“Really, staunchly creating the middle class and giving people that opportunity is what community colleges are all about, and we do that by maintaining affordability,” she said. This affordability, she said, is made possible through state funding.

As for the university system, Catherine Provencher, the chief administrative officer and vice chancellor of finance for the university system, told the panel that while the two systems have different missions, both are “public resources to all Granite Staters.”

“This is about the future of public higher education in the Granite State,” she said. “Higher education is changing at a rate that we can’t keep up with and we need to be looking forward, not, in my opinion, backward.”

Provencher said demographic data has shown the number of high school graduates is on the decline and will drop significantly after 2025.

“Not only do our N.H. public higher education institutions vie for these students, so do private and public institutions across New England and the nation,” she said. This competition will continue to become more fierce and will create financial pressures on both schools and students, she said.

These are some of the reasons that Sununu proposed the merger in the first place, and Provencher concurred with his reasoning.

“A combination would accelerate the advancement of certificates, degrees, and adult learning ... that employees and businesses need to expand the N.H. economy and reduce costs,” Provencher said.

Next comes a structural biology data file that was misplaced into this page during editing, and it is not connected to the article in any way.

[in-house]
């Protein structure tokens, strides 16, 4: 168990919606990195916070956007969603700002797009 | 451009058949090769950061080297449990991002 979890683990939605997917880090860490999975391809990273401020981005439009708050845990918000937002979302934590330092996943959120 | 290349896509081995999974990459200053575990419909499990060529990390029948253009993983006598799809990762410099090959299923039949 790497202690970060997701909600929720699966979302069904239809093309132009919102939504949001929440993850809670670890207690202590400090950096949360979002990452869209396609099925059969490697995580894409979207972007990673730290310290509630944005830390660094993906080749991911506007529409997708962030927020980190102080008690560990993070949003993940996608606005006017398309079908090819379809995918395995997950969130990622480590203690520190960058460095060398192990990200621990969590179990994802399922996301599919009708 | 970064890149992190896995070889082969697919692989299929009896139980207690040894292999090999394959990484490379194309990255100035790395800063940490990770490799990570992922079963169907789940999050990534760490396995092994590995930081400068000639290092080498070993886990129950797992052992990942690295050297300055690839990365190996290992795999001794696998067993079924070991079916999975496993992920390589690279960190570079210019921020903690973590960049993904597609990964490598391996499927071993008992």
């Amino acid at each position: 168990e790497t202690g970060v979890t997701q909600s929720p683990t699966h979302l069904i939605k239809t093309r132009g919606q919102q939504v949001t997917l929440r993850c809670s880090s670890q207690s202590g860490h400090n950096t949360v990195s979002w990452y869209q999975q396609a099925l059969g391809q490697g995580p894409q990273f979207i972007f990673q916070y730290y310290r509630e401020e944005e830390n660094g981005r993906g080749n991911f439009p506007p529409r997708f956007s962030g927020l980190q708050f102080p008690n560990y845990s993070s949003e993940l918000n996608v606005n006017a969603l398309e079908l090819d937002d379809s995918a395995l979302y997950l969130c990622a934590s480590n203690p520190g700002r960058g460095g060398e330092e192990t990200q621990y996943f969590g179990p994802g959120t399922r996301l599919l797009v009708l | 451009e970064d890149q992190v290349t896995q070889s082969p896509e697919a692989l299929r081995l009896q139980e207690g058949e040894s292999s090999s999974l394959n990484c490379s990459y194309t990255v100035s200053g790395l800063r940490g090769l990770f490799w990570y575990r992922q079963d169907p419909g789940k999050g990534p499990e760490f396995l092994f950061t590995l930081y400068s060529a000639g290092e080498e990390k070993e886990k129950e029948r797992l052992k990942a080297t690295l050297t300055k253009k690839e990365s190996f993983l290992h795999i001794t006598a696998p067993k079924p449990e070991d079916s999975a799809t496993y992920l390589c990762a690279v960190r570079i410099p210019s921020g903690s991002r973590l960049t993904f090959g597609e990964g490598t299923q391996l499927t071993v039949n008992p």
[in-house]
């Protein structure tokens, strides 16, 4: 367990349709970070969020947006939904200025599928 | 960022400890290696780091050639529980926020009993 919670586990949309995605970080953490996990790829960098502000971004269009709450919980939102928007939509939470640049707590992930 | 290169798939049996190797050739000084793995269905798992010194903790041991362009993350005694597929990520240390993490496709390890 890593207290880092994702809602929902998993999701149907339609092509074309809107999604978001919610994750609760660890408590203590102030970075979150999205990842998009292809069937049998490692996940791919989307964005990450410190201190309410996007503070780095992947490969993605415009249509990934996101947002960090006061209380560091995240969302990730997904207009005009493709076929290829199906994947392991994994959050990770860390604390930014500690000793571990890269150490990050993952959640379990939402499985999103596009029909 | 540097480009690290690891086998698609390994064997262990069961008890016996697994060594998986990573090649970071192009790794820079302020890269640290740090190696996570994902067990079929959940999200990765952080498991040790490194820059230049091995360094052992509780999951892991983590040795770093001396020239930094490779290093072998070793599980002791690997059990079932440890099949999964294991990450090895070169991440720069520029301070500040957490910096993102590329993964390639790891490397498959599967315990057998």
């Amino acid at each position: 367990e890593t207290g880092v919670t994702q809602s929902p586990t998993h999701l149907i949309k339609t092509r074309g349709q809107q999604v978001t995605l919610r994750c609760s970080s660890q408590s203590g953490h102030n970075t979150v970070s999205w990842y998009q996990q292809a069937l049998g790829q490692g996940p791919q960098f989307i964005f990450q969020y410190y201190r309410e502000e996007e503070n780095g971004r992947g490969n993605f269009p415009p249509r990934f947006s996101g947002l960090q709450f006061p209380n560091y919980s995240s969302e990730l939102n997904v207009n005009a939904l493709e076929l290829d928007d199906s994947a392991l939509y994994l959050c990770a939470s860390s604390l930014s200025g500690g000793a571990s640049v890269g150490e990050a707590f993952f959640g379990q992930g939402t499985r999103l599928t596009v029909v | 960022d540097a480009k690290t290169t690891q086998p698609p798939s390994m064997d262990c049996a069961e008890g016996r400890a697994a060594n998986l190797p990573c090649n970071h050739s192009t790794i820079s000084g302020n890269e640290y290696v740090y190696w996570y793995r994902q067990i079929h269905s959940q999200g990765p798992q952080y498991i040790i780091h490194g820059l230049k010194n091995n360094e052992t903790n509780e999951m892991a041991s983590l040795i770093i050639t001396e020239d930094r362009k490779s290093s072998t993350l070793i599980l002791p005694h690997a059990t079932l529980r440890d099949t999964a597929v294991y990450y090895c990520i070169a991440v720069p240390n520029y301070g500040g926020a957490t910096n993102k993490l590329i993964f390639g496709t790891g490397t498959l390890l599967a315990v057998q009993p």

“N.H. has an exceptional public higher education system that students from K-16 can tap into,” Provencher added. “A major goal in uniting the two systems is to increase and make more accessible the pipeline and pathways for our N.H. students.”

Officials from both systems have publicly announced their support of the merger plan. The university system board called the plan “visionary and timely,” as well as the “best possible approach to securing, for the long term, the state’s capacity to offer all its residents affordable, accessible, and diverse pathways to high quality education.”

The community college board said in a statement that it “commends the Governor’s vision for enhanced student success and flexible, seamless pathways within and across New Hampshire’s higher educational systems.”

Gretchen Mullin-Sawicki, president of NHTI, was sparse with her remarks and reluctant to speculate so early in the process on the effects the merger might have on of Concord’s community college.

“NHTI is looking forward to working with the Governor’s office, the Legislature and the University System to create a vision that best serves the students, businesses and citizens of New Hampshire,” Mullin-Sawicki said in a statement to the Monitor.

Her boss was more forthright.

“I’m concerned about the idea of going into this without more of a road map and with such a short timeline,” Huard said in summation of her concerns. “Essential in my view is the focus our colleges have on their communities, local businesses, and on the needs of our students, and maintaining that.”